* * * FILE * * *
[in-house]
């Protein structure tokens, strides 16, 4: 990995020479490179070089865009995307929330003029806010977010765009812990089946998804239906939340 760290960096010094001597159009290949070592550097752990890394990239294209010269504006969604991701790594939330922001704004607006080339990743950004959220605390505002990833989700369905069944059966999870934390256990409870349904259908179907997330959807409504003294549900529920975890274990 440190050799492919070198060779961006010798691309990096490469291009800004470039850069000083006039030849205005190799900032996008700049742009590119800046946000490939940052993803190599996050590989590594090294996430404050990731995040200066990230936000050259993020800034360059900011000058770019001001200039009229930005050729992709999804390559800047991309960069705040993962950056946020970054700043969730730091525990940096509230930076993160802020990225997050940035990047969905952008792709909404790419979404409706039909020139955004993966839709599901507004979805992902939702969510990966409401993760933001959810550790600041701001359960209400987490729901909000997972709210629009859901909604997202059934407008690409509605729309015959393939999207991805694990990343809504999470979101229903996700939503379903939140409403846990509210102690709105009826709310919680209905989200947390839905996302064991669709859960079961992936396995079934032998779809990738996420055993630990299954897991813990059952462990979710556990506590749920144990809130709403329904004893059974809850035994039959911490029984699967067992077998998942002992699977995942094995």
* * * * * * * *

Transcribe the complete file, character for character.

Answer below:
[in-house]
């Protein structure tokens, strides 16, 4: 990995020479490179070089865009995307929330003029806010977010765009812990089946998804239906939340 760290960096010094001597159009290949070592550097752990890394990239294209010269504006969604991701790594939330922001704004607006080339990743950004959220605390505002990833989700369905069944059966999870934390256990409870349904259908179907997330959807409504003294549900529920975890274990 440190050799492919070198060779961006010798691309990096490469291009800004470039850069000083006039030849205005190799900032996008700049742009590119800046946000490939940052993803190599996050590989590594090294996430404050990731995040200066990230936000050259993020800034360059900011000058770019001001200039009229930005050729992709999804390559800047991309960069705040993962950056946020970054700043969730730091525990940096509230930076993160802020990225997050940035990047969905952008792709909404790419979404409706039909020139955004993966839709599901507004979805992902939702969510990966409401993760933001959810550790600041701001359960209400987490729901909000997972709210629009859901909604997202059934407008690409509605729309015959393939999207991805694990990343809504999470979101229903996700939503379903939140409403846990509210102690709105009826709310919680209905989200947390839905996302064991669709859960079961992936396995079934032998779809990738996420055993630990299954897991813990059952462990979710556990506590749920144990809130709403329904004893059974809850035994039959911490029984699967067992077998998942002992699977995942094995």